I am very upset with your proposed welfare reforms in two respects. Firstly, I find it appalling that you are determined to force 3 year olds into early education facilities against the will of the parent. My daughter attended one morning a week – 3 hours with her grandmother for 3 years prior to her fifth birthday. She enjoyed her time but at no time was she happy to be there on her own and I would not have been happy with her not having a personal support person with her. Any parent with young children at home can give that child more in the way of emotional stability during those first five years than any supposed benefit that can be accrued from an early learning establishment. And the negative impact of early education is well documented and well ignored by government.
The National Institute of Child Health and Human Development (NICHD) followed the progress and development of 1,300 children since 1991. It concluded that the longer above 10 hours a week a child spent in group care, the more likely teachers were to report difficult behaviour once they started school. There was a direct correlation between time spent in childcare and aggression, defiance, disobedience, and demands having to be met immediately. The most telling research is out of Canada which had instigated a policy in 1996 in Quebec, similar to what our government has. The University of British Columbia research compared the outcomes for children in Quebec to those of children in other parts of Canada who didn’t have access to the childcare subsidy. The findings revealed that children in daycare were 17 times more hostile than children raised at home, and almost three times more anxious. They found that the increased use of childcare was associated with a decrease in their well-being relative to other children. Reported fighting and other measures of aggressive behaviour increased substantially. Just as significant is that they also found that the well-being of parents deteriorated. The survey data showed that mothers of the children in daycare were more depressed, the quality of their parenting practices declined, and there was also a significant deterioration in the quality of their relationship with their partners.
While I personally have no problems with young children attending daycare for a couple of mornings a week, it absolutely has to be the choice of the parent who knows their child the best, not the government who only thinks they do. To force a parent into sending a young child to a government establishment in order to be able to put food on the table is absolutely unconscionable.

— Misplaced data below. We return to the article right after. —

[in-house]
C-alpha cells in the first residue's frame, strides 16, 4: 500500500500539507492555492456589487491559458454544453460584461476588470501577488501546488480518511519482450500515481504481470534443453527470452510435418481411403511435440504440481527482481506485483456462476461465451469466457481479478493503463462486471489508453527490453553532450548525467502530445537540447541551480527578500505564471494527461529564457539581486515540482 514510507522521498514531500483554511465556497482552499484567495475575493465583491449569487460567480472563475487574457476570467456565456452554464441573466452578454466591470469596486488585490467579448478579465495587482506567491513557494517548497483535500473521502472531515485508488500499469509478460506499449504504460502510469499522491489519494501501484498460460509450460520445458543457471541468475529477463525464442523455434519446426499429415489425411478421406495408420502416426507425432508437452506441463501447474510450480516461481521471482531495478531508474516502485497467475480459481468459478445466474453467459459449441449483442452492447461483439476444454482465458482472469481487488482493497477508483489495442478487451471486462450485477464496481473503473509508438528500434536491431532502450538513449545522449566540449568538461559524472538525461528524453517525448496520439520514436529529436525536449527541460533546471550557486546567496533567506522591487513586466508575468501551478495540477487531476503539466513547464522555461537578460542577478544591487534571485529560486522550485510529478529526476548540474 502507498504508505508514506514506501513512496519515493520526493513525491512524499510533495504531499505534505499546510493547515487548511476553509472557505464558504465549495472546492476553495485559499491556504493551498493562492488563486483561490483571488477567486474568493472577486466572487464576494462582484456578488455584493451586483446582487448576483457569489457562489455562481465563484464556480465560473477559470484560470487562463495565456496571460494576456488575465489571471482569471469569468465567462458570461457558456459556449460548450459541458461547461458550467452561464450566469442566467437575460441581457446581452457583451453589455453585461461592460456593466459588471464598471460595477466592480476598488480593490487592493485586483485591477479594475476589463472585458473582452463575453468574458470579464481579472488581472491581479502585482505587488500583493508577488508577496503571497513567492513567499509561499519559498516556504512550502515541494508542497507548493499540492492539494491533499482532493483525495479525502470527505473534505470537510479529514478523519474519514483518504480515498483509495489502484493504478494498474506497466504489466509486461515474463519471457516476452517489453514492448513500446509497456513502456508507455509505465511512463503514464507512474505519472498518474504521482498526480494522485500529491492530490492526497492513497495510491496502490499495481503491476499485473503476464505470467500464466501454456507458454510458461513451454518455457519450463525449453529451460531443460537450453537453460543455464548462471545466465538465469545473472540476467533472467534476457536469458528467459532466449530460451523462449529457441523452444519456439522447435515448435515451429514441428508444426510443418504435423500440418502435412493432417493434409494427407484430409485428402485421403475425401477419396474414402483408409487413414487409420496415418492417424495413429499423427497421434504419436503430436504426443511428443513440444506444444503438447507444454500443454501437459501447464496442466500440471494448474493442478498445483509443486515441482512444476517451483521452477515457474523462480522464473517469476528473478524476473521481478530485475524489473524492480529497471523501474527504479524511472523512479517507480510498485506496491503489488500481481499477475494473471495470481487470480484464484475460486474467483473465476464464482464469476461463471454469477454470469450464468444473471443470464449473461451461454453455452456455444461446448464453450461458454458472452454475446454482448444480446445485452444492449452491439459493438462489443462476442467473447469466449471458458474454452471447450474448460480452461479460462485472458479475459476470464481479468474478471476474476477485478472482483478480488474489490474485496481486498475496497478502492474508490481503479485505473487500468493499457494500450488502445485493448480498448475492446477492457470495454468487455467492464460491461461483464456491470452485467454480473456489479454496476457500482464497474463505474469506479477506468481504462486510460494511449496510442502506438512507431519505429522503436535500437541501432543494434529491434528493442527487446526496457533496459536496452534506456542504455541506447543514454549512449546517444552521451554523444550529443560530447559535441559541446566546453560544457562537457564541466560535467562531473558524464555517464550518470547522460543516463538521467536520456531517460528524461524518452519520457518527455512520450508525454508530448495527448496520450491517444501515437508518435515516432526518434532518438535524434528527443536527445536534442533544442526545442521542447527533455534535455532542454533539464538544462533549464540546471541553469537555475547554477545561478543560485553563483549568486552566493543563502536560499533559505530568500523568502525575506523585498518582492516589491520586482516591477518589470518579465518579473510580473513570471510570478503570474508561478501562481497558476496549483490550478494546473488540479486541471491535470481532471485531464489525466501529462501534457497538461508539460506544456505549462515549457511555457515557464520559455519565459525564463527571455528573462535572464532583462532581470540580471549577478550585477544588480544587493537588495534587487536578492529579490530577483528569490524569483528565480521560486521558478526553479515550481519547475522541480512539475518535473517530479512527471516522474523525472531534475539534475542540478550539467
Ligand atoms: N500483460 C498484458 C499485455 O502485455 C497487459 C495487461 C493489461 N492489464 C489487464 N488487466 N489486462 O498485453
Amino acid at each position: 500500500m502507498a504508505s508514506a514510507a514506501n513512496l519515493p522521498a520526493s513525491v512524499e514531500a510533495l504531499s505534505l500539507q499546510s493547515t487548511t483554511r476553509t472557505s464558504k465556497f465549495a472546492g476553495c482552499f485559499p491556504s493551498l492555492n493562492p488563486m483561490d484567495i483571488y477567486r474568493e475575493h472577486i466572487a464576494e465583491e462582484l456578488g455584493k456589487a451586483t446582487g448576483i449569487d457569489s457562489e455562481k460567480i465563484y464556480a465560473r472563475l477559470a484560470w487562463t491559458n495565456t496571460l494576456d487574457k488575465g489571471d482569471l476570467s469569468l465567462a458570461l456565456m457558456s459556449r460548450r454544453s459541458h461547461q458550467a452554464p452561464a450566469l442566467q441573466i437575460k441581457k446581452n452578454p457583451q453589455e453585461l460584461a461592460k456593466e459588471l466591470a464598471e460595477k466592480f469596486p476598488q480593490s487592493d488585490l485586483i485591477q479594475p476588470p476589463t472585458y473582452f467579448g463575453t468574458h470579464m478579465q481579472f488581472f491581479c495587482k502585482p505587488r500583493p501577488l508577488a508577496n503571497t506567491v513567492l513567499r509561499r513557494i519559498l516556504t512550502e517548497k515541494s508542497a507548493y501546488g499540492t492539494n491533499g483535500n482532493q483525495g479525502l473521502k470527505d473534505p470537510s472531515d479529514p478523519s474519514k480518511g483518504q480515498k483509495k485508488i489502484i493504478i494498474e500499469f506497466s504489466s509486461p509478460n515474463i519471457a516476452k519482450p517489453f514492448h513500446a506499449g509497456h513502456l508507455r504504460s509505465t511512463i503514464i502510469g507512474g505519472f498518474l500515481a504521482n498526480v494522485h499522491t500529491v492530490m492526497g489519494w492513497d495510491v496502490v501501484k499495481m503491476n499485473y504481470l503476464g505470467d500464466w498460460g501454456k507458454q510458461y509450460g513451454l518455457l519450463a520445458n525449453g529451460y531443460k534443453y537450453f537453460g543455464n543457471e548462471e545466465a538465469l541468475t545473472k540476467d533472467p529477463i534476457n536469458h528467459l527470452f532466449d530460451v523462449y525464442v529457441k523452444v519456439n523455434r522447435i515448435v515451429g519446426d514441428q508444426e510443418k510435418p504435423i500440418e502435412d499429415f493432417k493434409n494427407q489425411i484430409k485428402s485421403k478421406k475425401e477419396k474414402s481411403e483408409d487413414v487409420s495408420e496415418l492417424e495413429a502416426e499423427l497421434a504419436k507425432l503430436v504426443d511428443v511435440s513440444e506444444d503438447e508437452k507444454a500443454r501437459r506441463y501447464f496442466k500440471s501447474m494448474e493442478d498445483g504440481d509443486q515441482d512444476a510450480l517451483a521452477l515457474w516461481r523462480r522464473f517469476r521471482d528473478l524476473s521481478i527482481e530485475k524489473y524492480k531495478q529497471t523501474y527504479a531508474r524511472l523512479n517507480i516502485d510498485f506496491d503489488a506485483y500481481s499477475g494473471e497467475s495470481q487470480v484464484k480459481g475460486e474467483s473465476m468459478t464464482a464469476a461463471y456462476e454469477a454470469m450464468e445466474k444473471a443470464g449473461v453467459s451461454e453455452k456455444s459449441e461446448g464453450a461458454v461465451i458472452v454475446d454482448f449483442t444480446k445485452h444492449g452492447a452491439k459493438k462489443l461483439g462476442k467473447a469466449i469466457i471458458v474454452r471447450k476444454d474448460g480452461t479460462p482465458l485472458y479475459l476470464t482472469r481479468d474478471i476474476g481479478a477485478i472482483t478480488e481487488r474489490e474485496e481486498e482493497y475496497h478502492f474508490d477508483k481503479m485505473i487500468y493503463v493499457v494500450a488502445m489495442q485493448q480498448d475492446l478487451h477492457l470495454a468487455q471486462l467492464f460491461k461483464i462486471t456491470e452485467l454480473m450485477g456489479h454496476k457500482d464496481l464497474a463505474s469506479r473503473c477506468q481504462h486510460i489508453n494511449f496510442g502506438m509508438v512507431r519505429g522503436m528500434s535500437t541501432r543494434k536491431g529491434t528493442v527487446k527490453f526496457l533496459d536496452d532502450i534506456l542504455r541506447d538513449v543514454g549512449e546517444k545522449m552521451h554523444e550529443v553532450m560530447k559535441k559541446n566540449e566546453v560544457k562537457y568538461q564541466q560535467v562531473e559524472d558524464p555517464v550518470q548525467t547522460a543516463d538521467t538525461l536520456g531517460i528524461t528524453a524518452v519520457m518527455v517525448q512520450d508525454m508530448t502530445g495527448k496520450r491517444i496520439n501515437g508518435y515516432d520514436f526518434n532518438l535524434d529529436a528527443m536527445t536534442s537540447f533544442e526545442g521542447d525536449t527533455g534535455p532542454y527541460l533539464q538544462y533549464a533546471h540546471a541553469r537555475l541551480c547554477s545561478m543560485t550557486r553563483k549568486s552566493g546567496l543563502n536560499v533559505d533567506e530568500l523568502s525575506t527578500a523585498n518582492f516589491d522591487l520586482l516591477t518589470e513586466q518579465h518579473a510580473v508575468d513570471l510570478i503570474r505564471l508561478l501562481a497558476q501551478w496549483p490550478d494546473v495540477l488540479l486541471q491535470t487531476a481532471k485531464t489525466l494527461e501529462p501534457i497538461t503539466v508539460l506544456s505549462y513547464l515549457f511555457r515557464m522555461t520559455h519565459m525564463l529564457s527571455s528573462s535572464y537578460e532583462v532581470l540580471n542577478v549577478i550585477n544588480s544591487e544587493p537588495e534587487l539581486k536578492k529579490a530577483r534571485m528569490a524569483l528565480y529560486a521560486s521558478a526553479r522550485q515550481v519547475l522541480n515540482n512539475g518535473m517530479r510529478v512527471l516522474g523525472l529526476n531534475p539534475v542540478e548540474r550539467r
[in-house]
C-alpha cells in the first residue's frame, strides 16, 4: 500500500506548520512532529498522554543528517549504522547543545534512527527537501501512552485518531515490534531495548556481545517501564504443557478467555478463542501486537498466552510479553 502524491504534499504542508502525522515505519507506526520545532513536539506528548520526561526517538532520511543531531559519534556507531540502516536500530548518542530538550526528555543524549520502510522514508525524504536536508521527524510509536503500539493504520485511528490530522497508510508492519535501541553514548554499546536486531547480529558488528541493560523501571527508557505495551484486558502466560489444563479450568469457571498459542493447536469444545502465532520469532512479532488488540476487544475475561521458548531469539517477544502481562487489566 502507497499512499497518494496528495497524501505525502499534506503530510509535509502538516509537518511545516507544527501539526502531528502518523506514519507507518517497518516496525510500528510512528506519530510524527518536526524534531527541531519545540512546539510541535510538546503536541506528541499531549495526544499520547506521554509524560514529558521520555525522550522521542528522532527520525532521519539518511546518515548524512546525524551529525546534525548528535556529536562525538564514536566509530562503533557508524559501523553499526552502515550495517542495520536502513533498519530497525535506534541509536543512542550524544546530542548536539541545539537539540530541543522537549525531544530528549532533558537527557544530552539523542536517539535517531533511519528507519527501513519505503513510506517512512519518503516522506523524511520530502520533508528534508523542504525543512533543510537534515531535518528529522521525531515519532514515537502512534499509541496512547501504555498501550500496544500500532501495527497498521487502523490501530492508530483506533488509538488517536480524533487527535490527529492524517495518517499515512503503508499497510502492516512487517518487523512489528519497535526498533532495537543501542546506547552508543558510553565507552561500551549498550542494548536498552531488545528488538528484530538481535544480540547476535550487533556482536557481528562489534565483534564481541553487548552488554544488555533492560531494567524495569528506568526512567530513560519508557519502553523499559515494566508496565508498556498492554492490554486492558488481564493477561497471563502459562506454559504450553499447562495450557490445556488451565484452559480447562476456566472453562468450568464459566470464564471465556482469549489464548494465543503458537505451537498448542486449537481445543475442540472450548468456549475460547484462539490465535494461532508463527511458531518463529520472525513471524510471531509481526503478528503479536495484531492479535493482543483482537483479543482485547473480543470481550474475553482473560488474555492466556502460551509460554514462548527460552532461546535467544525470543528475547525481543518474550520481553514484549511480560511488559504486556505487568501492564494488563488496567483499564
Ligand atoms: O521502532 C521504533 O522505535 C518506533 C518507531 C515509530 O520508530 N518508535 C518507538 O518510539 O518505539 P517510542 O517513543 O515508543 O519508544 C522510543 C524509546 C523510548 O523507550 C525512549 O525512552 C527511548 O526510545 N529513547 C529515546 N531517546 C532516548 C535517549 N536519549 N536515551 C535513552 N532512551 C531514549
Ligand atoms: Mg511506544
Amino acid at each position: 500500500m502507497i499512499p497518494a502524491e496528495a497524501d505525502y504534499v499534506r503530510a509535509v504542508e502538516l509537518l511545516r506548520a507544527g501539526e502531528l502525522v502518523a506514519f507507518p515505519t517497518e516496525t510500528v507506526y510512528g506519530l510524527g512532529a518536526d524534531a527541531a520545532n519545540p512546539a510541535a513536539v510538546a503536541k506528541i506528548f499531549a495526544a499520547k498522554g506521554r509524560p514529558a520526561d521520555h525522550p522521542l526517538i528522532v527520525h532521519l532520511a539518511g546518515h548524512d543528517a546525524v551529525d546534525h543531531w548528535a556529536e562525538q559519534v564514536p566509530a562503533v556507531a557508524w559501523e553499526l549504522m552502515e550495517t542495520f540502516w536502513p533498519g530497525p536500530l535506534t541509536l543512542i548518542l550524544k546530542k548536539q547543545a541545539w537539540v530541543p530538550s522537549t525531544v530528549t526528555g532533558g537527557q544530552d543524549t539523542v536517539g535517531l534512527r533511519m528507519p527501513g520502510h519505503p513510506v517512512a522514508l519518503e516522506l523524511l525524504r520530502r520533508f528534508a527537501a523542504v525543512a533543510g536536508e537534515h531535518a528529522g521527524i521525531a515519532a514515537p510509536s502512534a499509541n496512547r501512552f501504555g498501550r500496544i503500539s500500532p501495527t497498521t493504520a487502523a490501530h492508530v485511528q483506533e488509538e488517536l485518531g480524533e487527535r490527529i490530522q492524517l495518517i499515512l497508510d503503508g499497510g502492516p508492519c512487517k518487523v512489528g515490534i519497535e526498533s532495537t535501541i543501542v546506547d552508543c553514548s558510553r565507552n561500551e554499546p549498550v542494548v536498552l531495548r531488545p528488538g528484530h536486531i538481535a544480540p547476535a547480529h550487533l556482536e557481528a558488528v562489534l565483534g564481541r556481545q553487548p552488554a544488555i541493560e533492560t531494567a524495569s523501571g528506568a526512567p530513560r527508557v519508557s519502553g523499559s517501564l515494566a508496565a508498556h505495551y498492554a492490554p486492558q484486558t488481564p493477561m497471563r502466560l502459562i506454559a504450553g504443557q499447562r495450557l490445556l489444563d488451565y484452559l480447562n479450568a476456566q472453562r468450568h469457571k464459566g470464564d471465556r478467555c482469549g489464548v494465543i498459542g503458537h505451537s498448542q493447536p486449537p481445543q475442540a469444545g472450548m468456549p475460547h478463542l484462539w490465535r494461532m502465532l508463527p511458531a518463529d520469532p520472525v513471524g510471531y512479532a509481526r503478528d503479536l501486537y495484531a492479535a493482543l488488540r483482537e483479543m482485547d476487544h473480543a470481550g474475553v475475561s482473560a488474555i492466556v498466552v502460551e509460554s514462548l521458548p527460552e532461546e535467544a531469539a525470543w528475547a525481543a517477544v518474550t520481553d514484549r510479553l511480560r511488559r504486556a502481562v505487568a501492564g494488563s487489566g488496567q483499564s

Secondly, families who are registered homeschoolers MUST be automatically exempt from your social reforms. Homeschoolers have ALREADY proven to the government that their desire to keep their children at home will produce well-educated, socially mature, independent adults. I make a guess that the government has no record of homeschooled families being long-term benefit dependancies past the school age of the children and those children will be very unlikely to be on any unemployment benefit. Homeschoolers are not disadvantaged or vulnerable families, they have a proven record of care and education for their children. Homeschoolers do not have a history of educational failure – the government academically fails 25% of students enrolled in school by having them leave unable to read or write. Homeschoolers do not have a history of bullying – government schools do. Homeschoolers do not have a problem with teenage pregnancies – government schools do. Homeschoolers do not have a problem with drug use – government schools do. Need I go on?
Government schools produce the very kind of benefit dependent you say you are trying to avoid.
A parent’s first and most important social obligation is to raise their children well. If they can do that better at home then they should be encouraged and supported by Government, not labelled as disadvantaged and vulnerable.